4 Facts About Jellyfish You Might Not Know

If you were to find yourself looking at a jellyfish, it is natural that you might be confused. The most common question about jellyfish is probably the most important: what are they?

Jellyfish are seen as dangerous to those who attend the beach, but they are fascinating beings in their own right. Don’t believe us? Here are some intriguing facts about jellyfish that might have escaped your attention in the past.

They are mostly water

Would you be shocked to know that a jellyfish is around 95% water? The rest of their body is a mixture of muscles, proteins, and nerve cells. This makes them quite a unique organic specimen. While many bodies are made up of mostly water, few species can say that they exceed the 90% mark. That, though, is a big part of what makes jellyfish such a unique – and in many cases feared – an entity of the water.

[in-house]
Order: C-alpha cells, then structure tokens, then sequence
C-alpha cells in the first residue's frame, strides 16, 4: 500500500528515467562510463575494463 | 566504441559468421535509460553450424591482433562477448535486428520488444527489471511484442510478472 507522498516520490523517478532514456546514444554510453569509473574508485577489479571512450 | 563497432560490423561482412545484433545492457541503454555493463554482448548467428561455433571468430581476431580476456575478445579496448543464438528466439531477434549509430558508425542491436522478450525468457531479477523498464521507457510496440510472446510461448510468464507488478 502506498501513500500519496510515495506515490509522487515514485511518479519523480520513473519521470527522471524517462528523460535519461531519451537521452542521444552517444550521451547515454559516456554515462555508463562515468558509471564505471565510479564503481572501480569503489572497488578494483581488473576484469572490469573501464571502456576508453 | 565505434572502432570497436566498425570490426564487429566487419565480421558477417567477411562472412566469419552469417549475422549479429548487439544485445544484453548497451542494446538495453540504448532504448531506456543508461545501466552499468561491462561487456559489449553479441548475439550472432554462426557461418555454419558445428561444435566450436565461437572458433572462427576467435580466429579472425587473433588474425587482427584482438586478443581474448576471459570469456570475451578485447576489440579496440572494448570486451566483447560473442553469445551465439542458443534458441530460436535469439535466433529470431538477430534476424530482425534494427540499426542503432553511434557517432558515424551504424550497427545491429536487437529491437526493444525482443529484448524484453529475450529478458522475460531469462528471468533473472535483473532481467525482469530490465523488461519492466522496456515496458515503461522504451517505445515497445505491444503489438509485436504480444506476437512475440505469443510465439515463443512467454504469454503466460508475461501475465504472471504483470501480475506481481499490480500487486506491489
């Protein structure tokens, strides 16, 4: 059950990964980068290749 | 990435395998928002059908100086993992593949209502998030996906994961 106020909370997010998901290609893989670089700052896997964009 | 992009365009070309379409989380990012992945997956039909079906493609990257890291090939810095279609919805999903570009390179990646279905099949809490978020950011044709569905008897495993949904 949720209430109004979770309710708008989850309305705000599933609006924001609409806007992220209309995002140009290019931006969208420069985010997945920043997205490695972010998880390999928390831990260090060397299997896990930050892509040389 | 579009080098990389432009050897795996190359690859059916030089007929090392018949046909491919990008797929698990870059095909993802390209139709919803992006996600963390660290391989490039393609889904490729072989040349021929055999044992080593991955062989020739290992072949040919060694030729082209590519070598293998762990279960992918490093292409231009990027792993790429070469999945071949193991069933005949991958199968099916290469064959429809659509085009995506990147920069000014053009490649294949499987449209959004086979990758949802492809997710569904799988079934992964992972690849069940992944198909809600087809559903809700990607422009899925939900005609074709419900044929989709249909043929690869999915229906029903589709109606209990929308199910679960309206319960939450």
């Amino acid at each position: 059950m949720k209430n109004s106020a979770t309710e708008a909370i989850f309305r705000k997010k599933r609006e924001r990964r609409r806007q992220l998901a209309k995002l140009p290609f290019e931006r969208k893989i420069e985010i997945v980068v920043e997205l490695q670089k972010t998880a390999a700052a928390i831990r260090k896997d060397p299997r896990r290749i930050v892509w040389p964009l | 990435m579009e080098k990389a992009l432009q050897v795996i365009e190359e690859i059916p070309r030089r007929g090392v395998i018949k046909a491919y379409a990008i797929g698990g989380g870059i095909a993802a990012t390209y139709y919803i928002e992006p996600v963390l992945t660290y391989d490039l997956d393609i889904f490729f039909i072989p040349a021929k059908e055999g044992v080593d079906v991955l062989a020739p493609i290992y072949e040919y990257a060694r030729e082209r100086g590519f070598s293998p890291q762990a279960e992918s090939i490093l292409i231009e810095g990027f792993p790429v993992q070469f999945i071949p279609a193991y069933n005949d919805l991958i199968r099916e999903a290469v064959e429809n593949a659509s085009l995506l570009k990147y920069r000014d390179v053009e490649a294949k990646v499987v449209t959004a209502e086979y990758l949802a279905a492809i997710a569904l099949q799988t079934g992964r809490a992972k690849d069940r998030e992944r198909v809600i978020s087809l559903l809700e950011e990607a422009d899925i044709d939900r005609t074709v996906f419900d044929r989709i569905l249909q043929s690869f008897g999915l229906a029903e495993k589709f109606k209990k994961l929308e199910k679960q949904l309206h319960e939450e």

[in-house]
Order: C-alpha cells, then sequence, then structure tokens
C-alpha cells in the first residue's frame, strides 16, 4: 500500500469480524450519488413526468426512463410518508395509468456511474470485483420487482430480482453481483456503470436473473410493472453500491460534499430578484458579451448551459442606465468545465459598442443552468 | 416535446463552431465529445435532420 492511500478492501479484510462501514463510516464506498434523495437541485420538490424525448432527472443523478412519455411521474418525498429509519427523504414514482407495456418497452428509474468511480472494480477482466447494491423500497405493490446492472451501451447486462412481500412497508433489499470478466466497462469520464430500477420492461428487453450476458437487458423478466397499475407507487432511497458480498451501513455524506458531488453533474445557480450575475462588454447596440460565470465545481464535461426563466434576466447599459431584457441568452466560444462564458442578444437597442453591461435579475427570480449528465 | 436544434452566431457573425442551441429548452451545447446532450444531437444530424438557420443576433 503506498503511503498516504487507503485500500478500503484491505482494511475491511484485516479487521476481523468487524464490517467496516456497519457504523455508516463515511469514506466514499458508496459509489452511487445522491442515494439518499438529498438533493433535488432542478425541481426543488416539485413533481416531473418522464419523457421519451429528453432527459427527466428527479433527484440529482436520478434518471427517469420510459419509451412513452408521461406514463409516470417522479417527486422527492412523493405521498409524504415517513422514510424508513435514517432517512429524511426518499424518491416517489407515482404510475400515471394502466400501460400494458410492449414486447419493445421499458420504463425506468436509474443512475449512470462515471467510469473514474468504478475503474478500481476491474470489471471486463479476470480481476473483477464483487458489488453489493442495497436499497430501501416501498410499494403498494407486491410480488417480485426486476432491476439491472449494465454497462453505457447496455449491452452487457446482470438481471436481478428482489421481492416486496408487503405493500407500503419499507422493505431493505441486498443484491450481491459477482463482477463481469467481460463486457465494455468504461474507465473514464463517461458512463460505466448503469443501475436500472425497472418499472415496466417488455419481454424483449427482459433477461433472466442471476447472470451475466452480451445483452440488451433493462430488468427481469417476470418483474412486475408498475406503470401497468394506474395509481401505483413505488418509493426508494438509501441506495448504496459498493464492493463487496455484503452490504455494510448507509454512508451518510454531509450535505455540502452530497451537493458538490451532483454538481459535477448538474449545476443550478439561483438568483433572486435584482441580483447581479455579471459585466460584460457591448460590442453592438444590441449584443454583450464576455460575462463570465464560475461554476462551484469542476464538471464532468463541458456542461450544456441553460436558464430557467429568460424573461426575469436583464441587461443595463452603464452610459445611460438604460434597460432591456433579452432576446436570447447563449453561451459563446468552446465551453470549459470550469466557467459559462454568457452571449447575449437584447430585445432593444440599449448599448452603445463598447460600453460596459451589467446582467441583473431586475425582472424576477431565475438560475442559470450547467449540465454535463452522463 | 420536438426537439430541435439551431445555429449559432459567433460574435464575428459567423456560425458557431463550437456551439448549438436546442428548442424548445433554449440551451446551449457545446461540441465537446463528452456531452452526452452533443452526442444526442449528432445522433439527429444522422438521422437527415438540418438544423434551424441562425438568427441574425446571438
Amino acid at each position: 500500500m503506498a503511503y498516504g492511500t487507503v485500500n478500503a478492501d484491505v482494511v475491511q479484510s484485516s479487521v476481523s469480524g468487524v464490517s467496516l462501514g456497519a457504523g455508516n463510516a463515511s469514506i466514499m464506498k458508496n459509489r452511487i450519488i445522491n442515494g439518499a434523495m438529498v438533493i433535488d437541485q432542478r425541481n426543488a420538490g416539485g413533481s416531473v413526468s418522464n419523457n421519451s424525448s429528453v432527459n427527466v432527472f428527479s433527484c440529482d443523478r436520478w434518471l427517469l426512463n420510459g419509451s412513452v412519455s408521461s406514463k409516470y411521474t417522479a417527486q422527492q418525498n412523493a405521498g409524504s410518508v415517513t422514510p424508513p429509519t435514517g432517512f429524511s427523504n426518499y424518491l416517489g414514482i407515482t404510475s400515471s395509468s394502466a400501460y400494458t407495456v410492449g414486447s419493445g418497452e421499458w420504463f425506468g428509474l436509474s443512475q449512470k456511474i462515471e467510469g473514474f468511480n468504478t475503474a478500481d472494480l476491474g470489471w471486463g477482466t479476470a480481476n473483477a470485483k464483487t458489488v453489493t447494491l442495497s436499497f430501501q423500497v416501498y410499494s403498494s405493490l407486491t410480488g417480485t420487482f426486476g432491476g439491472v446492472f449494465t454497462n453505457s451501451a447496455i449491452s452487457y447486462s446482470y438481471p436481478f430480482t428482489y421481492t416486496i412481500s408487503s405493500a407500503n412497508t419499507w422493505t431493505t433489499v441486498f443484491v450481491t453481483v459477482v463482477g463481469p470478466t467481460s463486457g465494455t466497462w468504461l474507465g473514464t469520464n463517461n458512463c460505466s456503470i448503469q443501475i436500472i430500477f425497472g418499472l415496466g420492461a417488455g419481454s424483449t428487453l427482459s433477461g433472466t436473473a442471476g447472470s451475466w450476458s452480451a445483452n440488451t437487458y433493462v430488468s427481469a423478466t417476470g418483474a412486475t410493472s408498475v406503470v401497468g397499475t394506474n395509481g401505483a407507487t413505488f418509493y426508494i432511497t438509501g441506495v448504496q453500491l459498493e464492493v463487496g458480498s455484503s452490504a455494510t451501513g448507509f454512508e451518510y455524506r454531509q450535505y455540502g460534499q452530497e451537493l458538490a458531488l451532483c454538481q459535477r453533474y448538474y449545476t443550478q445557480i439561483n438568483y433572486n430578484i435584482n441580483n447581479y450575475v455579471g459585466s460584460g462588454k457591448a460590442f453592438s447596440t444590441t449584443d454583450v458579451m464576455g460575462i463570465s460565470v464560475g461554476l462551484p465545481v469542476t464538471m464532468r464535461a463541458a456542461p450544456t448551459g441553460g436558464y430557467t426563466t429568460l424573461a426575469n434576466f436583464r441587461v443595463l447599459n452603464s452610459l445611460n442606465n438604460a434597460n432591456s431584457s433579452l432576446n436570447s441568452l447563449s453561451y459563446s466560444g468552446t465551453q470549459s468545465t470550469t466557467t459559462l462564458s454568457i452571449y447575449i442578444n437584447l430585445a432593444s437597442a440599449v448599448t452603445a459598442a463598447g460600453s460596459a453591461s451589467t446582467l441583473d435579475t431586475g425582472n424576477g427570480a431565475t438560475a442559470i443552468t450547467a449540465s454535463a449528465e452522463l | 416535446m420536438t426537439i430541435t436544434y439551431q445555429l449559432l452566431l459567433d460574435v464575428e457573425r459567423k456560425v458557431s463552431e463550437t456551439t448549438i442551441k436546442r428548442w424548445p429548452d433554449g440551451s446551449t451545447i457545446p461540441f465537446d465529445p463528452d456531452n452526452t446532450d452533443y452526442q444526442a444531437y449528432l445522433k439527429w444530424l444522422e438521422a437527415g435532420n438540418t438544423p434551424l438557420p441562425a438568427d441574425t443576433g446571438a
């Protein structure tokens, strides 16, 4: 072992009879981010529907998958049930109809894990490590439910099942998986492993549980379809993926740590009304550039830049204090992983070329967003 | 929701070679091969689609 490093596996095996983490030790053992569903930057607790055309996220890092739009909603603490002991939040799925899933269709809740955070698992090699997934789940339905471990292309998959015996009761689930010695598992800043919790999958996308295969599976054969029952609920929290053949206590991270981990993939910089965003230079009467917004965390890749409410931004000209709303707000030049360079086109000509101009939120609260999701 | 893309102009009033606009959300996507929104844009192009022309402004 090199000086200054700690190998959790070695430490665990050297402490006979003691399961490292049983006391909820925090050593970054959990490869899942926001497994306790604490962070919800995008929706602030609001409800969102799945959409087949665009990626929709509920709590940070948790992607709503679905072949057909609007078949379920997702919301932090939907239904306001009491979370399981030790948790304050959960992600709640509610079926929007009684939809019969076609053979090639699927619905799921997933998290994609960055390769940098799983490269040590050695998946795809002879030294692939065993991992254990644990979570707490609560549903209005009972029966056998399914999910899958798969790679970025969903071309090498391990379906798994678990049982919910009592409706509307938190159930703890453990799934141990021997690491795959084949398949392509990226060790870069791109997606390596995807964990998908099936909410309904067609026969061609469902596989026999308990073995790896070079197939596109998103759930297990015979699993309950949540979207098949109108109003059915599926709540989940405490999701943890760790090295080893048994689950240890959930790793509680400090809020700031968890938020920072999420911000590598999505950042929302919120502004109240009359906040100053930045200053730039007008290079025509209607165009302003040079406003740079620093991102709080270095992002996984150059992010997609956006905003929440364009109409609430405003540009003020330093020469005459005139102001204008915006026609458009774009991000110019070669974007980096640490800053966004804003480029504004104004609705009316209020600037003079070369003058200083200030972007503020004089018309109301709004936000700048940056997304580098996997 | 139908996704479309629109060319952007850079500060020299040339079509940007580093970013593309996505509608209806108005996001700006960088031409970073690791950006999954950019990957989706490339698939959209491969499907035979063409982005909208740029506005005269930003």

The name is a bit of a lie

Jellyfish are not technically fish. They are invertebrates, in that they do not have a backbone, but they do not have gills. Instead, a jellyfish can ‘breathe’ by using its membranes to take in oxygen and survive. If you are looking for where a jellyfish is taking in oxygen, it can be hard to work out – and if you get too close, you will probably regret it!

The box jellyfish is the apex predator

If you want to avoid a kind of jellyfish, avoid the box jellyfish. They are known to be found across the Indo-Pacific and are commonly found in the waters of Australia. One sting off one of these will kill you in minutes. If you do not die then you can ‘look forward’ to the likely massive heart attack that is just around the corner. The box jellyfish is the biggest killer jellyfish around.

Some jellyfish are borderline immortal

As the Turritopsis dohrnii jellyfish begins to age, it turns into what is known as a polyp colony. This means that they create new jellyfish, which are basically mirrors of the old jellyfish itself. They can even morph into polyp colonies if they need. If they are harmed or injured, they can turn into polyps and basically start afresh. This keeps the cycle going, and explains how jellyfish come to be in most circumstances.